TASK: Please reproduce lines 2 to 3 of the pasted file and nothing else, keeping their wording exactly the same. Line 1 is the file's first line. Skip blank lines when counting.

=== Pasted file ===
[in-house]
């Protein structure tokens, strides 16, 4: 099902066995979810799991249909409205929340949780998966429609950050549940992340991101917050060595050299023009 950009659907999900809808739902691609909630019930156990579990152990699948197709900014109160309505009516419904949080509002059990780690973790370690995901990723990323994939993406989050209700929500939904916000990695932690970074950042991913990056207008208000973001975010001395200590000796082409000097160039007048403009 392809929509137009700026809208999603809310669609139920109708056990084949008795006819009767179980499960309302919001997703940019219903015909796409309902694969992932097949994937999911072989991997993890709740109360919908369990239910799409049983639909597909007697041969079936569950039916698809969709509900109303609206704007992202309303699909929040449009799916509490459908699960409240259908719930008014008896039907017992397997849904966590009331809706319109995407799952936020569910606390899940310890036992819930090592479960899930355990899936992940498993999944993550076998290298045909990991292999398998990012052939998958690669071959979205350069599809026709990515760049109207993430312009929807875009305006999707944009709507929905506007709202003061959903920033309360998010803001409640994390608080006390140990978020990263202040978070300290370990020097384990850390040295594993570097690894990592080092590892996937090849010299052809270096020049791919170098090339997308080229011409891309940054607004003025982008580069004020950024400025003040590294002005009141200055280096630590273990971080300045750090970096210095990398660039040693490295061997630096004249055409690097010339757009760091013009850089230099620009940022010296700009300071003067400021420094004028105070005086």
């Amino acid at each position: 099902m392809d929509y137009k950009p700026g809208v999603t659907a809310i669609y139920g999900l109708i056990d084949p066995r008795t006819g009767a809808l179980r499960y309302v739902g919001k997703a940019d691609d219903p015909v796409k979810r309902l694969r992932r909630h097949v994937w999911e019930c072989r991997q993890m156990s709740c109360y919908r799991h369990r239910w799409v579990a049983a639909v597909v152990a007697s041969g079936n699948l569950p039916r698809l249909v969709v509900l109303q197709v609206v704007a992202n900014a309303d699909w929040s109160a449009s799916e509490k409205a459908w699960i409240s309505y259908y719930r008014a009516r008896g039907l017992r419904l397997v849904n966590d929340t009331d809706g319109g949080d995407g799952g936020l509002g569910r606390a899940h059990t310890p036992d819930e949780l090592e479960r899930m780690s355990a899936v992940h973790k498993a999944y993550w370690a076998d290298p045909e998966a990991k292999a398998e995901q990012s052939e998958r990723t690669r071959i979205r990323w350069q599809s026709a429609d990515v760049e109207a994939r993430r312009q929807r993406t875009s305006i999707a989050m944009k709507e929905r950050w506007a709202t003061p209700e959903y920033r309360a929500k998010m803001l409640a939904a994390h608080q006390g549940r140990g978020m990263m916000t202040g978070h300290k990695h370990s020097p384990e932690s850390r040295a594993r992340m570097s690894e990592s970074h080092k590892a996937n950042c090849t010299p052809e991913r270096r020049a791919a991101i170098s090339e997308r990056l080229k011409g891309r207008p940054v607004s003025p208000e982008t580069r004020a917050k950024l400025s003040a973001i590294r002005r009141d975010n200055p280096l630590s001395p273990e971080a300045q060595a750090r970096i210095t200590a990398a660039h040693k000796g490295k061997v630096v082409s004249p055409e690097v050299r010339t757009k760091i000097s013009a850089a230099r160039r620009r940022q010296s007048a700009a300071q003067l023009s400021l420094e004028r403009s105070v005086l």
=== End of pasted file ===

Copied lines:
């Protein structure tokens, strides 16, 4: 099902066995979810799991249909409205929340949780998966429609950050549940992340991101917050060595050299023009 950009659907999900809808739902691609909630019930156990579990152990699948197709900014109160309505009516419904949080509002059990780690973790370690995901990723990323994939993406989050209700929500939904916000990695932690970074950042991913990056207008208000973001975010001395200590000796082409000097160039007048403009 392809929509137009700026809208999603809310669609139920109708056990084949008795006819009767179980499960309302919001997703940019219903015909796409309902694969992932097949994937999911072989991997993890709740109360919908369990239910799409049983639909597909007697041969079936569950039916698809969709509900109303609206704007992202309303699909929040449009799916509490459908699960409240259908719930008014008896039907017992397997849904966590009331809706319109995407799952936020569910606390899940310890036992819930090592479960899930355990899936992940498993999944993550076998290298045909990991292999398998990012052939998958690669071959979205350069599809026709990515760049109207993430312009929807875009305006999707944009709507929905506007709202003061959903920033309360998010803001409640994390608080006390140990978020990263202040978070300290370990020097384990850390040295594993570097690894990592080092590892996937090849010299052809270096020049791919170098090339997308080229011409891309940054607004003025982008580069004020950024400025003040590294002005009141200055280096630590273990971080300045750090970096210095990398660039040693490295061997630096004249055409690097010339757009760091013009850089230099620009940022010296700009300071003067400021420094004028105070005086």
């Amino acid at each position: 099902m392809d929509y137009k950009p700026g809208v999603t659907a809310i669609y139920g999900l109708i056990d084949p066995r008795t006819g009767a809808l179980r499960y309302v739902g919001k997703a940019d691609d219903p015909v796409k979810r309902l694969r992932r909630h097949v994937w999911e019930c072989r991997q993890m156990s709740c109360y919908r799991h369990r239910w799409v579990a049983a639909v597909v152990a007697s041969g079936n699948l569950p039916r698809l249909v969709v509900l109303q197709v609206v704007a992202n900014a309303d699909w929040s109160a449009s799916e509490k409205a459908w699960i409240s309505y259908y719930r008014a009516r008896g039907l017992r419904l397997v849904n966590d929340t009331d809706g319109g949080d995407g799952g936020l509002g569910r606390a899940h059990t310890p036992d819930e949780l090592e479960r899930m780690s355990a899936v992940h973790k498993a999944y993550w370690a076998d290298p045909e998966a990991k292999a398998e995901q990012s052939e998958r990723t690669r071959i979205r990323w350069q599809s026709a429609d990515v760049e109207a994939r993430r312009q929807r993406t875009s305006i999707a989050m944009k709507e929905r950050w506007a709202t003061p209700e959903y920033r309360a929500k998010m803001l409640a939904a994390h608080q006390g549940r140990g978020m990263m916000t202040g978070h300290k990695h370990s020097p384990e932690s850390r040295a594993r992340m570097s690894e990592s970074h080092k590892a996937n950042c090849t010299p052809e991913r270096r020049a791919a991101i170098s090339e997308r990056l080229k011409g891309r207008p940054v607004s003025p208000e982008t580069r004020a917050k950024l400025s003040a973001i590294r002005r009141d975010n200055p280096l630590s001395p273990e971080a300045q060595a750090r970096i210095t200590a990398a660039h040693k000796g490295k061997v630096v082409s004249p055409e690097v050299r010339t757009k760091i000097s013009a850089a230099r160039r620009r940022q010296s007048a700009a300071q003067l023009s400021l420094e004028r403009s105070v005086l």